31. Turn off the power supply.

32. Reconnect the AC ammeter in series with the secondary winding. Add two more 100 watt lamps that have been connected in series to the secondary circuit. These two lamps should be connected in parallel with the first two lamps, seen in Ill. 7.

33. Turn on the power supply and measure the secondary ______ amp(s)

34. Turn off the power supply.

35. Compute the amount of current that should flow in the primary circuit.

_______ I(PRIMARY)

36. Reconnect the AC ammeter in series with one of the primary lines.

37. Turn on the power supply and measure the primary current. Compare this value with the computed value.

____________ I(PRIMARY) 38. Turn off the power supply and disconnect the transformer and lamps.

39. Reconnect the transformer as shown in Ill. 8 by connecting the two high-voltage windings in series. Connect four 100 watt lamps in series and connect them to terminals H1 and H4 for the transformer. Connect an ammeter in series with the secondary winding.

[Caution: The transformer now has a turns-ratio of 1:4. The output voltage will be approximately 480 volts when 120 volts is applied to terminals X1 and X2. Make sure that the power is turned off before making any adjustments to the circuit.]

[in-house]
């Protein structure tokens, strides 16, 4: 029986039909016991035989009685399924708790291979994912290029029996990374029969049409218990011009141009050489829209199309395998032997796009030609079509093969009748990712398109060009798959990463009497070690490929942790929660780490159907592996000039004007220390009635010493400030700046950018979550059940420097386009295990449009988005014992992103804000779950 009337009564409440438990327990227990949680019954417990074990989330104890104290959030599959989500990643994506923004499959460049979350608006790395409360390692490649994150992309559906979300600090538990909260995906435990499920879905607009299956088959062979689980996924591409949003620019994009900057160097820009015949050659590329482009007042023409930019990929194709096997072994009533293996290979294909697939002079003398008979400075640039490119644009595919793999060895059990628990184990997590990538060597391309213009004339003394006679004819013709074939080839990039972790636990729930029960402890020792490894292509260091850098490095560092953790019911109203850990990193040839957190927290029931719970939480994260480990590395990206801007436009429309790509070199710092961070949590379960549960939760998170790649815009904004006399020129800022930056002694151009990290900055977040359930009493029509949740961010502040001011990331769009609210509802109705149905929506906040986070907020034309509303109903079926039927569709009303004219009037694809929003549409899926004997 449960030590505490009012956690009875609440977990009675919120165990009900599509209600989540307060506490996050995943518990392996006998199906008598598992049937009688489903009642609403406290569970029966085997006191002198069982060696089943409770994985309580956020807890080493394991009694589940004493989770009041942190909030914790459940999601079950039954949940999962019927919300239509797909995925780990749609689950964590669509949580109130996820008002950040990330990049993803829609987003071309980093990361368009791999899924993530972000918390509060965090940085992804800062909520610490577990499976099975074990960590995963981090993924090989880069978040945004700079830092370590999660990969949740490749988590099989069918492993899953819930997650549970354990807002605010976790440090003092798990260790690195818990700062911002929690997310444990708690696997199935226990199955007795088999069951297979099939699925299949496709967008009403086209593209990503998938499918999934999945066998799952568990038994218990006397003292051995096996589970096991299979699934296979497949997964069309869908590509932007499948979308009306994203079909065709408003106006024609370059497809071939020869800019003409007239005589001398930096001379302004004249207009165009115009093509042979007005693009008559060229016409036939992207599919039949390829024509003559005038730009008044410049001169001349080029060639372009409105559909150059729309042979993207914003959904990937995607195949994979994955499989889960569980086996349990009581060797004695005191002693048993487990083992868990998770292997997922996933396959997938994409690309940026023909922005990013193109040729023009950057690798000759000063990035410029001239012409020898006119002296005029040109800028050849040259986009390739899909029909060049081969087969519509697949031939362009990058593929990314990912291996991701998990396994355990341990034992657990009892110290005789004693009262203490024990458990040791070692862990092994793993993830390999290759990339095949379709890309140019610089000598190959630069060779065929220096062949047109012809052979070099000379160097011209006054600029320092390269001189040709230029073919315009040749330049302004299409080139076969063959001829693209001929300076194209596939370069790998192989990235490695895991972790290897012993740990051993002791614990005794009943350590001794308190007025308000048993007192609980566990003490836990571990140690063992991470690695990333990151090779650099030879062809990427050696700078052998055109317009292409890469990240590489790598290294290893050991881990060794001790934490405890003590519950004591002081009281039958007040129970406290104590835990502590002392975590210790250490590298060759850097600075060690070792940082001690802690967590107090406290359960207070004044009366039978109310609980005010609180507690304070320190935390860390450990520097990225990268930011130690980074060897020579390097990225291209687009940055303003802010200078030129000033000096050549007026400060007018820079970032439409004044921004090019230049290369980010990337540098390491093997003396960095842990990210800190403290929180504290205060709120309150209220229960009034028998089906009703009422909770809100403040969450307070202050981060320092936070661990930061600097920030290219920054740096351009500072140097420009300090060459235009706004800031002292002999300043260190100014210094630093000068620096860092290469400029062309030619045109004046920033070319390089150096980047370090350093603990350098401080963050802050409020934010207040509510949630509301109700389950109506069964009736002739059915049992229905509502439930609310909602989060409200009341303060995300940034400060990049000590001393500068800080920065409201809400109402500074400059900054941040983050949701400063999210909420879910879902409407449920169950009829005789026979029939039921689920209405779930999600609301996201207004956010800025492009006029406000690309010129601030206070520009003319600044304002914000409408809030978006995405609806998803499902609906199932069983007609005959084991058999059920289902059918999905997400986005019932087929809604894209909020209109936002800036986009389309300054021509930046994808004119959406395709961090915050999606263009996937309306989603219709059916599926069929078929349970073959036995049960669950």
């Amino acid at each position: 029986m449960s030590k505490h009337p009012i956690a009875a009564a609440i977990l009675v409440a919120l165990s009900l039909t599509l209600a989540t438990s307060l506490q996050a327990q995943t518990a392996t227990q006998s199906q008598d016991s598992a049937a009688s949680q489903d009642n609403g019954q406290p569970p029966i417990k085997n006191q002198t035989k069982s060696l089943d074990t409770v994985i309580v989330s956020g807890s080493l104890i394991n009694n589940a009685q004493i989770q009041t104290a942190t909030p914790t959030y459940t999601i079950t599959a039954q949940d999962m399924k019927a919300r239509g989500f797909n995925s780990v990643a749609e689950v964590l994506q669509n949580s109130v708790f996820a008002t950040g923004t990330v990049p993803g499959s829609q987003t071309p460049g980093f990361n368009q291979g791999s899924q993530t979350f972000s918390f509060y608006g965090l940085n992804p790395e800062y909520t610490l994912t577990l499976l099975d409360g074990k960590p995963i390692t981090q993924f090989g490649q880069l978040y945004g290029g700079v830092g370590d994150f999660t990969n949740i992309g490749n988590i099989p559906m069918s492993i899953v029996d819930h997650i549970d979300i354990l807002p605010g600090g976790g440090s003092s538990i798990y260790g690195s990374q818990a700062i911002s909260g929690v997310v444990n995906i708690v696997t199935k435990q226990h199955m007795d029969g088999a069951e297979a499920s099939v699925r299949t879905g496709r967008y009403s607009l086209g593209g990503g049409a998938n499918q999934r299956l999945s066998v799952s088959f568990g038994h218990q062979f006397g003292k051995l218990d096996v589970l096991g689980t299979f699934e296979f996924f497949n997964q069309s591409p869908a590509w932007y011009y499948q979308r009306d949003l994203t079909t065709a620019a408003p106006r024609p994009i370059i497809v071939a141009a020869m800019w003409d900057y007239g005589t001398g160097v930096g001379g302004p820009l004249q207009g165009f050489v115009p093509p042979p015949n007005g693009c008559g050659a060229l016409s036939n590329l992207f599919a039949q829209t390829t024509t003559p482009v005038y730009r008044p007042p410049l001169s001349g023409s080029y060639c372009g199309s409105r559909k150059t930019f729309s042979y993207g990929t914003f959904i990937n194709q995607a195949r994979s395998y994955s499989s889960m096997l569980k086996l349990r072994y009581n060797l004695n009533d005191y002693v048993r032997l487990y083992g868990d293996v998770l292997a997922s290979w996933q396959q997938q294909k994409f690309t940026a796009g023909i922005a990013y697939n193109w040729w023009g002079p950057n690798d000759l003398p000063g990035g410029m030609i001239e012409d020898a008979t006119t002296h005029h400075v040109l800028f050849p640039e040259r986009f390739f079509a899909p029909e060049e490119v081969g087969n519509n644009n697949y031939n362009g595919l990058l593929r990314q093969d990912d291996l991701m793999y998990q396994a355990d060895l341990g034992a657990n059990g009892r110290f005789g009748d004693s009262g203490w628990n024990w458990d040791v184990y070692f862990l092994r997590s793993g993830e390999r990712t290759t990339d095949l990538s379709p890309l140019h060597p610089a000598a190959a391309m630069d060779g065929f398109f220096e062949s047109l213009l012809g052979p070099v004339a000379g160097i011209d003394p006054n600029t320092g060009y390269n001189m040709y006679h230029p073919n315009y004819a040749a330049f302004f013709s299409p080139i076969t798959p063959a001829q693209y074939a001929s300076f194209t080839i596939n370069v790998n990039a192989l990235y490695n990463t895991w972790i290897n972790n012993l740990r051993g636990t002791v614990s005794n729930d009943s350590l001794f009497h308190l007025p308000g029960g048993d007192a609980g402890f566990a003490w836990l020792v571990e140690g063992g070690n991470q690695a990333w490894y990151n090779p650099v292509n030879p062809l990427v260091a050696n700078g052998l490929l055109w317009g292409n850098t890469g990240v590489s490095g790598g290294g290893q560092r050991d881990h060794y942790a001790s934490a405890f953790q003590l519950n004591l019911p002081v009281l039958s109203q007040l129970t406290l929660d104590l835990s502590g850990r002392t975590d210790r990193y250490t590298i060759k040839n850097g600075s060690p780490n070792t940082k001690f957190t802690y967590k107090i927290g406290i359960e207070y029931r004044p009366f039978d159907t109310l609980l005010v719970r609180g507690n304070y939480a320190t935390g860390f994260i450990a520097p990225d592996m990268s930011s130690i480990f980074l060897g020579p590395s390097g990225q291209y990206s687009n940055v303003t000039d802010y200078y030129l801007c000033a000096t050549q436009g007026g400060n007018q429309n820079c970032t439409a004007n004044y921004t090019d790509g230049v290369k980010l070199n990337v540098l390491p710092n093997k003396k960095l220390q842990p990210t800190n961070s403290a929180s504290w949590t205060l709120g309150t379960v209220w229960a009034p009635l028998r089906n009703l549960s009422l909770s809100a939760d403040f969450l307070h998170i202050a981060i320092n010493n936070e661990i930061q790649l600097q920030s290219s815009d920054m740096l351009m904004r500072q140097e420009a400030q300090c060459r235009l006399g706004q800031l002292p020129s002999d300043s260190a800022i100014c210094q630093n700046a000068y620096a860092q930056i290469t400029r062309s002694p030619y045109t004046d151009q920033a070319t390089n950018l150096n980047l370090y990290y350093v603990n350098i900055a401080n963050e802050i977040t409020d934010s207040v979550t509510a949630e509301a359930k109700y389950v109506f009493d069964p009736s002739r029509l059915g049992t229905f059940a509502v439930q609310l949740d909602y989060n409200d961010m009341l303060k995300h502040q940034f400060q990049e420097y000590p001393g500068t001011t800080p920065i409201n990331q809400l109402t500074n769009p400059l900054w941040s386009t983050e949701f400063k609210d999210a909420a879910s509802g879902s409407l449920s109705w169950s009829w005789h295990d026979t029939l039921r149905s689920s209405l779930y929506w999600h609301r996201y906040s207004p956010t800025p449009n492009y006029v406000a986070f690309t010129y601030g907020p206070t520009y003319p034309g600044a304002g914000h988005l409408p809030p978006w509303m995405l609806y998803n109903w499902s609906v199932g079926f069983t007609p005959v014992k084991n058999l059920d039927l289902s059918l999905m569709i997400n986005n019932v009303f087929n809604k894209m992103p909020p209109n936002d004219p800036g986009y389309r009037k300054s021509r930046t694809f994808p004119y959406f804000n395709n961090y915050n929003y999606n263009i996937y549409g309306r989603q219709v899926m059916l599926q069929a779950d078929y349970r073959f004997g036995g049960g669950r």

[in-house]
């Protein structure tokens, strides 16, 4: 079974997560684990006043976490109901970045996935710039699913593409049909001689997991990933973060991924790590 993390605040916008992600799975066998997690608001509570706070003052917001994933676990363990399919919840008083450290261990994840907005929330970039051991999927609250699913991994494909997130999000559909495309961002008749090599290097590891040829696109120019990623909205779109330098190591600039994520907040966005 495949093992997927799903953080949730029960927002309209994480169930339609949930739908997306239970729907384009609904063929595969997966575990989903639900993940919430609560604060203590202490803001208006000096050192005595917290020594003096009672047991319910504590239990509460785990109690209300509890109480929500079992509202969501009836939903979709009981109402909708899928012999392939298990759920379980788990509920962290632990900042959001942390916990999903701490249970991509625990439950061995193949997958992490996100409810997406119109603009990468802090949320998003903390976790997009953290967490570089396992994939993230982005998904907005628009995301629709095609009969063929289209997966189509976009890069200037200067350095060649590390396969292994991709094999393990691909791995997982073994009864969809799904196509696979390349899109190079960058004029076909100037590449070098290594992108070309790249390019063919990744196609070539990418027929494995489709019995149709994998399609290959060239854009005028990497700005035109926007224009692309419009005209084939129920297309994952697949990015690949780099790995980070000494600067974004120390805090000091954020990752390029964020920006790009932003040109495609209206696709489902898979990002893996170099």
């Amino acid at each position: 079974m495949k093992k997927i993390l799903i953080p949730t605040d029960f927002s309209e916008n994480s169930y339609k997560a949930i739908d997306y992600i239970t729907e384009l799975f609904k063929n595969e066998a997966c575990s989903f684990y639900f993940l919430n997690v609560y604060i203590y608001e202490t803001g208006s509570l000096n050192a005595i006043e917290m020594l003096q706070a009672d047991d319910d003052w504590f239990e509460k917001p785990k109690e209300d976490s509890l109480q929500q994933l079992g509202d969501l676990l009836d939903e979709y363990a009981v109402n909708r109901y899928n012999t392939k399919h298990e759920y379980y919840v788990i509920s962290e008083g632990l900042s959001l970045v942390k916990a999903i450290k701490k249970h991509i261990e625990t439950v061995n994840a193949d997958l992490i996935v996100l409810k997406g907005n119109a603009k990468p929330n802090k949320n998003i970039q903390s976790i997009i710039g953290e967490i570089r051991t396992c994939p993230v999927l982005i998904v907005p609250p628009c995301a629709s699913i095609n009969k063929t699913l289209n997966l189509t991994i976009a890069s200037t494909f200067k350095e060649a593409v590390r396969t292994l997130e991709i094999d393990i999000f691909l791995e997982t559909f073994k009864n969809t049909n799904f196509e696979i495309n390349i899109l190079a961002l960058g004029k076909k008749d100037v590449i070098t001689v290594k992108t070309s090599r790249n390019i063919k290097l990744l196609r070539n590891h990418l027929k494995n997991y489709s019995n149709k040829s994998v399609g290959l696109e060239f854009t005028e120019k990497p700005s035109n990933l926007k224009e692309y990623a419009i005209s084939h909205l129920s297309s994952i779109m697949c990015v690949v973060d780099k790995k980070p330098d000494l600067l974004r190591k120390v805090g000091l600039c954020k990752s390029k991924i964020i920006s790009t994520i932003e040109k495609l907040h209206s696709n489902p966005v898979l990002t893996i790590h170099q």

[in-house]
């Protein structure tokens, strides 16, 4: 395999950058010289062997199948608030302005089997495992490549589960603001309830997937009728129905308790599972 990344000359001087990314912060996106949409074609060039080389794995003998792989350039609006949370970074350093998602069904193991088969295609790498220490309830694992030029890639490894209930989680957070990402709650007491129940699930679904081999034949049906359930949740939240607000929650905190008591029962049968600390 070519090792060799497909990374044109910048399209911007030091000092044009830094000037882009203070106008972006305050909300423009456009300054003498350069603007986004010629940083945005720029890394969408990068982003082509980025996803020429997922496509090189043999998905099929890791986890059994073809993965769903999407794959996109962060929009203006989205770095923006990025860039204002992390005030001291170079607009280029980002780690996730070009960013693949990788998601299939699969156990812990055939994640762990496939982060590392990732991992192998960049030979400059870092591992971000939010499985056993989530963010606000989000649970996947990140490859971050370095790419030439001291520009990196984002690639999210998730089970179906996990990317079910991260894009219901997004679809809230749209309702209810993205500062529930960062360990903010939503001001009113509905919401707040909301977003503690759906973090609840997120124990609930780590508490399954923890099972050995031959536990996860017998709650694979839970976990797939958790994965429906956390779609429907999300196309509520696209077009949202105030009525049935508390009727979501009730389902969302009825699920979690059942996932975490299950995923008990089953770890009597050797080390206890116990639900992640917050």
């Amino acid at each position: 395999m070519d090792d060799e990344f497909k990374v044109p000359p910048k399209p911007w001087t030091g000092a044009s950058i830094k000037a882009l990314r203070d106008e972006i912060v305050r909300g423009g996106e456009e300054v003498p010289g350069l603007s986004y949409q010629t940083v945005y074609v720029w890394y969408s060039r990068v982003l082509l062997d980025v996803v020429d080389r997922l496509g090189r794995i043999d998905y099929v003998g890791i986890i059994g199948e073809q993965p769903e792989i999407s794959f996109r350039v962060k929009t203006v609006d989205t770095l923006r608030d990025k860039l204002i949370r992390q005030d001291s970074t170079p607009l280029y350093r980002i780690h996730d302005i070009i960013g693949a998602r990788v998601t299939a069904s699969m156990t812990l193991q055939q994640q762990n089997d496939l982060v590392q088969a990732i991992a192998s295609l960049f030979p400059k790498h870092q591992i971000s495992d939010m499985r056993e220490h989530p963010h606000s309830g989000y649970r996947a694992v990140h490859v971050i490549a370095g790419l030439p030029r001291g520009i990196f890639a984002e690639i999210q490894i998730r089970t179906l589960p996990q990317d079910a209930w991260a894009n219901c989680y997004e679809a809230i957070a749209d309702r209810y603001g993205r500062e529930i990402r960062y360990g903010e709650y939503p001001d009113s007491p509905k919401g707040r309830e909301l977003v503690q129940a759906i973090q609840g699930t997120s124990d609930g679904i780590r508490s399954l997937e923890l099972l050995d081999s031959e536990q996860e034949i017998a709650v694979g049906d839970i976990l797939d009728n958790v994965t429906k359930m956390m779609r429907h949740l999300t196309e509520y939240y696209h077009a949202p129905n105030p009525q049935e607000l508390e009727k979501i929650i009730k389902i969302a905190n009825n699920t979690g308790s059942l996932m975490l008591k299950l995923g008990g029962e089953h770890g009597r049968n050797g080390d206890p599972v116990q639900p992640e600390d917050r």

40. Turn on the power and measure the secondary current.

_____ amp(s)

41. Make certain the voltmeter is set for a range greater than 480 volts. Measure the voltage across terminals H1 and H4. Use caution when making this measurement.

_____ volts

42. Turn off the power.

Ill. 8 Connect the two high voltage windings in series. The transformer now has a turns ratio of 1:4.

Ill. 9 The ammeter is reconnected in the primary winding.

43. Use the turns-ratio to compute the primary current. Be sure to add the excitation cur rent to the calculation.